Sunday, June 17, 2012

Three ways and three levels

This is something I cannot explain, but it seems that in Christianity, the three most common levels of spiritual capacity correlate with three paths of yoga in Hinduism: Karma, jnana and bhakti.

The most common category among Christians is those who have awareness of the realm of Good, in the sense that they can feel directly when they do something good, a sense of warmth and joy that comes into their heart that is not related to the pleasures of the senses. In this direct perception of something spiritual, they are naturally inclined to believe in God and Heaven, and it takes some effort to convince them otherwise, as some people these days do.

It seems to me that the path of karma - action or duty - is particularly prevalent in this group. I guess that makes sense since they feel an immediate reward?

The next and much less common group is what I call "heroes" or geniuses, those who are able to directly receive inspiration from a higher realm. Artists of all stripes, natural born leaders, teachers and scholars. I call us "heroes" because we have one or more abilities that common people cannot understand, kind of like superheroes in contemporary entertainment, although less abrupt. But in truth, no great genius is without a touch of madness, so there is also a potential for damage.

It seems that the way of jnana - knowledge, insight, wisdom - is more dominant here than elsewhere, and is viewed with a little suspicion by most members of the other two groups.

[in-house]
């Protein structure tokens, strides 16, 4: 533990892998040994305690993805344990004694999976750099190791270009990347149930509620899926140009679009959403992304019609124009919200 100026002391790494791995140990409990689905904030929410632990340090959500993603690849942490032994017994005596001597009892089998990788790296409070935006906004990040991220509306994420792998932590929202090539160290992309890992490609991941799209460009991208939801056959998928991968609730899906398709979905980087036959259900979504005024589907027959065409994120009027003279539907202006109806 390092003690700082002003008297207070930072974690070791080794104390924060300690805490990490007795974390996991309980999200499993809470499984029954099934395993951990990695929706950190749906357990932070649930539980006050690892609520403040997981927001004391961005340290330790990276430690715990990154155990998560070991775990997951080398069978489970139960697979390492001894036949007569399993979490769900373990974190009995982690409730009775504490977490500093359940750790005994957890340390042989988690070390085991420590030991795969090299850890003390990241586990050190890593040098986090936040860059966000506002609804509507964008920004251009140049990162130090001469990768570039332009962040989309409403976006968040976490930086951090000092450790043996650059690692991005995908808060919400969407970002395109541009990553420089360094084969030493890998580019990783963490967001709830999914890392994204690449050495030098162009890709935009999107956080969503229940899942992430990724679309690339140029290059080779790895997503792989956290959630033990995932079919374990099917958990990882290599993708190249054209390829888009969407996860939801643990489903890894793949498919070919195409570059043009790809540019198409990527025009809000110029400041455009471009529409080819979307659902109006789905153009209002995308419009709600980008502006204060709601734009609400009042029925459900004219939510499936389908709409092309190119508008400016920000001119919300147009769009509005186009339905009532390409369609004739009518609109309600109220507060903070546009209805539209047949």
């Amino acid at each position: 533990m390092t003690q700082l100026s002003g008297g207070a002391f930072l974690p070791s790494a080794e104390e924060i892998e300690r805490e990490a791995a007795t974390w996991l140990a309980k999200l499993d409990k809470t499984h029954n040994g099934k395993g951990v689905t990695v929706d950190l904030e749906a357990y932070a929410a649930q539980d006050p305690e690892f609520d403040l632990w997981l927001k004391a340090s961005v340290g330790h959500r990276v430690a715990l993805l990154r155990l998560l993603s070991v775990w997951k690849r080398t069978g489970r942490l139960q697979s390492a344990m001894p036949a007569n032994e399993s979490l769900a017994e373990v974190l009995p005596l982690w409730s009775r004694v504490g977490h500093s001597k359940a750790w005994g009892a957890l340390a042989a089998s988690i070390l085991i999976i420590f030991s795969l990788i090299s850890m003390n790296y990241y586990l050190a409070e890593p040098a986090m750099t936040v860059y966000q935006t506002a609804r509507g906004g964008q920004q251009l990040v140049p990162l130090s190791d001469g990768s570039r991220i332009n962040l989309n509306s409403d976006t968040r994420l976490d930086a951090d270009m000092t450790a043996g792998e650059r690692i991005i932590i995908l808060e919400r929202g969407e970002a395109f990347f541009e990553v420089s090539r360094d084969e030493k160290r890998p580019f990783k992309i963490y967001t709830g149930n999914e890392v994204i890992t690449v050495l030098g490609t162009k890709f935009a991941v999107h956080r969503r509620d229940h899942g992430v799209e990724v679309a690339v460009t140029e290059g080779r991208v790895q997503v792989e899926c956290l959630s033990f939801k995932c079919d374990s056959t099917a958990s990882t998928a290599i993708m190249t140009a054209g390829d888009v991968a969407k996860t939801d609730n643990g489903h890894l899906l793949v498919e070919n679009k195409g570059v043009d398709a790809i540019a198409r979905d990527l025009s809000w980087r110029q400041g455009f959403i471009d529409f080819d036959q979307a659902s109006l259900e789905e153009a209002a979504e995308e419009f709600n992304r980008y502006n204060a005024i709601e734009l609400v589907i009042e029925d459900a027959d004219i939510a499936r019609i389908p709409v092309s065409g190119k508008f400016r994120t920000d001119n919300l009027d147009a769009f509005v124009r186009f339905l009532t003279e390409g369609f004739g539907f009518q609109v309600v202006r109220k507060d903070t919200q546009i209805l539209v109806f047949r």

The third group is the saints, whose purity of heart and immediate contact with the holy is beyond the understanding of even those who regularly receive inspiration from high realms. Since it is always harder for someone on a lower level to understand those on a higher, there is not much I can say about these, except that there are more saints than listed in the books, since you have to be involved in miracles or die spectacularly to become an official saint. There are others, but you usually know that after they are gone.

The saints seem to particularly follow the path of bhakti - love, devotion, receiving and giving mercy. That is not to say that they don't also have wisdom and action, but these typically follow as an afterthought to devotion, a fruit of love, if not quite a side effect.

So in Christianity there seems to me such a correlation exists. I have seen mentioned that Christianity is itself predominantly a bhakti religion, even though I frankly don't see this preference in the words of Jesus Christ. What I notice is his overflowing jnana, but that may be just my limited receptivity. I must concede, I don't seem to be made from the stuff that saints are made from.


Anonymous said...

Please find a reference which points out that there are seven possible levels of Understanding

Christianity is mostly confined to the first three stages, perhaps with some kind of intuition of the 4th. At its very rare best as in the case of its famous Illuminated Saints, it is expressive of the fifth (without any way of understanding what the phenomenon that thus arise are really all about - and their limitations).

By contrast these three related reference take all of the seven levels into account.


Magnus Itland said...

These are the moments when I fear that the Adi-Bot may be a real human, trapped in the almost mindless routine of searching for particular keywords and pasting the corresponding stock text and links, rather than an advanced piece of software.
It strikes me as a terrible fate, for a human.

I am sorry, but I firmly believe that if you cannot explain something in your own words, you have not understood it. You should be able to speak at length about any topic with which you are familiar, or to concentrate it into a few memorable sentences if that is needed. You should be able to explain in simple, childlike words, or at other times employ the nuances of a language and the breadth of its vocabulary to give precision to your teaching. That which is yours, that which has become in you a firm foundation and a flowing wellspring, lends itself happily to all of these things.

Am I asking too much?